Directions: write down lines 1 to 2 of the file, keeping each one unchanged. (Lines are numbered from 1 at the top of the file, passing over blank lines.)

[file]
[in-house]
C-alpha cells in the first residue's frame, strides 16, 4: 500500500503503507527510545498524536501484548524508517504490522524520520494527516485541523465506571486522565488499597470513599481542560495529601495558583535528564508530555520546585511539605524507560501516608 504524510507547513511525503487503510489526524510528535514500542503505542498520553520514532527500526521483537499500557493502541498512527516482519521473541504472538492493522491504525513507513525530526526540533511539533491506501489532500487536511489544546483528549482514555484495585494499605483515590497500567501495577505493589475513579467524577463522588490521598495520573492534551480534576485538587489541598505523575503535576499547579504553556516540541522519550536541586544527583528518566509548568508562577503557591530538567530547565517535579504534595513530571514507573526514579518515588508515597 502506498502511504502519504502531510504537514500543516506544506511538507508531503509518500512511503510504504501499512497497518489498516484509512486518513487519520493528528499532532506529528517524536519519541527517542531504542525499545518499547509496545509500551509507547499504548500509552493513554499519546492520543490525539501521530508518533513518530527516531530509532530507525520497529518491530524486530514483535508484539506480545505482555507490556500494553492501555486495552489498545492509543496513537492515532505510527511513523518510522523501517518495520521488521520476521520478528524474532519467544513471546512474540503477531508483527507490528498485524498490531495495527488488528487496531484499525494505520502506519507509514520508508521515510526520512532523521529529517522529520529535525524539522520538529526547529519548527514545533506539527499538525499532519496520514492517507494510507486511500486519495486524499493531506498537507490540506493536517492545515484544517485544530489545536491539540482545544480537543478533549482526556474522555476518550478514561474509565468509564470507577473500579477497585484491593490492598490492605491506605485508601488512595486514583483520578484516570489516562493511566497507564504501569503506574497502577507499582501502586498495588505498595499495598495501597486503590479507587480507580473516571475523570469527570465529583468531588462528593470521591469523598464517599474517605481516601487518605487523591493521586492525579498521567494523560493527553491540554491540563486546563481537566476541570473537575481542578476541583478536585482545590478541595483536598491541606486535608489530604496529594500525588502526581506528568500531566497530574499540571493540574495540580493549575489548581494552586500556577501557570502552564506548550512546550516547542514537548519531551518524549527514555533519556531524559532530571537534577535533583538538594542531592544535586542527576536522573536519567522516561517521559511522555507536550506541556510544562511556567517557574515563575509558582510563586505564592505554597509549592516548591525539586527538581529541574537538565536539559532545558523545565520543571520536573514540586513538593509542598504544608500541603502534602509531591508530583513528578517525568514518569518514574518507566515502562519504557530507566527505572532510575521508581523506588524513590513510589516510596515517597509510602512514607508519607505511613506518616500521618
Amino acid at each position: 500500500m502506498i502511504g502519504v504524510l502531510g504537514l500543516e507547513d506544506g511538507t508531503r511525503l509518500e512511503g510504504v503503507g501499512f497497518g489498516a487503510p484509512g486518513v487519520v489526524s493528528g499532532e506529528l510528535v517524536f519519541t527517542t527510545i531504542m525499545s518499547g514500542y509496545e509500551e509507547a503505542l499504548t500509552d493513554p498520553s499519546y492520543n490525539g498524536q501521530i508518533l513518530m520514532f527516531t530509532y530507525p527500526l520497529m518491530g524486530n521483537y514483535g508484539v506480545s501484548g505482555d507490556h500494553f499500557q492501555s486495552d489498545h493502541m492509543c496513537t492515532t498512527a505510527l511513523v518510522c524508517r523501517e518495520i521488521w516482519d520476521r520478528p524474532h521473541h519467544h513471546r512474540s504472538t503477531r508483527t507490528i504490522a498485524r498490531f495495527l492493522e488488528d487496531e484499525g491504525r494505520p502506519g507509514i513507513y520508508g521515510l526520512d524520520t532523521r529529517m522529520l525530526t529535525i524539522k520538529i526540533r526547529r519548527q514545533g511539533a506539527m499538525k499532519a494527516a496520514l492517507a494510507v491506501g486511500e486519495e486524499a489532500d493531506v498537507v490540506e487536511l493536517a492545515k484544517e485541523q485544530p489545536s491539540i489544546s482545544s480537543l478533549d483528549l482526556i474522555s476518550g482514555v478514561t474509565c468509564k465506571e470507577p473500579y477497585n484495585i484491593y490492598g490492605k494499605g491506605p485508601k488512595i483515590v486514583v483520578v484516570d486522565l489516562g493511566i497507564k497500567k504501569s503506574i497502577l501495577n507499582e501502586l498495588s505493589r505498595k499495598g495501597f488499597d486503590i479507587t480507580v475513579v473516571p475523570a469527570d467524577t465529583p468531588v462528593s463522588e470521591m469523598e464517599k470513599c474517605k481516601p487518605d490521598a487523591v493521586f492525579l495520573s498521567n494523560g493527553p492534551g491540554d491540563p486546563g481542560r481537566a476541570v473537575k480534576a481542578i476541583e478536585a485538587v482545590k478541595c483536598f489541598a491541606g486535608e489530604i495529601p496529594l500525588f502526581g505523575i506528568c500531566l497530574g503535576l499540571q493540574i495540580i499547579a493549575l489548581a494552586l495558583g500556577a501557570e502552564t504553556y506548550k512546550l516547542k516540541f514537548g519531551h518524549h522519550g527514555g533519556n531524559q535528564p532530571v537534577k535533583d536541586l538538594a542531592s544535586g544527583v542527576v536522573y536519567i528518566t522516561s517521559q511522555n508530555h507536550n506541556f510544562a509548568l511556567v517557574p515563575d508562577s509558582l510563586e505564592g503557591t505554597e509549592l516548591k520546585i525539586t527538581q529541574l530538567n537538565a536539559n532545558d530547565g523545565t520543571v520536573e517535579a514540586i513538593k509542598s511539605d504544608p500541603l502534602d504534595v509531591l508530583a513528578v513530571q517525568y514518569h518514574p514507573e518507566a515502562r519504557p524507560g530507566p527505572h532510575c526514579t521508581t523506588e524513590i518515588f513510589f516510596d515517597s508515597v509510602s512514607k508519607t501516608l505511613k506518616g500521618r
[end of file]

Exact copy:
[in-house]
C-alpha cells in the first residue's frame, strides 16, 4: 500500500503503507527510545498524536501484548524508517504490522524520520494527516485541523465506571486522565488499597470513599481542560495529601495558583535528564508530555520546585511539605524507560501516608 504524510507547513511525503487503510489526524510528535514500542503505542498520553520514532527500526521483537499500557493502541498512527516482519521473541504472538492493522491504525513507513525530526526540533511539533491506501489532500487536511489544546483528549482514555484495585494499605483515590497500567501495577505493589475513579467524577463522588490521598495520573492534551480534576485538587489541598505523575503535576499547579504553556516540541522519550536541586544527583528518566509548568508562577503557591530538567530547565517535579504534595513530571514507573526514579518515588508515597 502506498502511504502519504502531510504537514500543516506544506511538507508531503509518500512511503510504504501499512497497518489498516484509512486518513487519520493528528499532532506529528517524536519519541527517542531504542525499545518499547509496545509500551509507547499504548500509552493513554499519546492520543490525539501521530508518533513518530527516531530509532530507525520497529518491530524486530514483535508484539506480545505482555507490556500494553492501555486495552489498545492509543496513537492515532505510527511513523518510522523501517518495520521488521520476521520478528524474532519467544513471546512474540503477531508483527507490528498485524498490531495495527488488528487496531484499525494505520502506519507509514520508508521515510526520512532523521529529517522529520529535525524539522520538529526547529519548527514545533506539527499538525499532519496520514492517507494510507486511500486519495486524499493531506498537507490540506493536517492545515484544517485544530489545536491539540482545544480537543478533549482526556474522555476518550478514561474509565468509564470507577473500579477497585484491593490492598490492605491506605485508601488512595486514583483520578484516570489516562493511566497507564504501569503506574497502577507499582501502586498495588505498595499495598495501597486503590479507587480507580473516571475523570469527570465529583468531588462528593470521591469523598464517599474517605481516601487518605487523591493521586492525579498521567494523560493527553491540554491540563486546563481537566476541570473537575481542578476541583478536585482545590478541595483536598491541606486535608489530604496529594500525588502526581506528568500531566497530574499540571493540574495540580493549575489548581494552586500556577501557570502552564506548550512546550516547542514537548519531551518524549527514555533519556531524559532530571537534577535533583538538594542531592544535586542527576536522573536519567522516561517521559511522555507536550506541556510544562511556567517557574515563575509558582510563586505564592505554597509549592516548591525539586527538581529541574537538565536539559532545558523545565520543571520536573514540586513538593509542598504544608500541603502534602509531591508530583513528578517525568514518569518514574518507566515502562519504557530507566527505572532510575521508581523506588524513590513510589516510596515517597509510602512514607508519607505511613506518616500521618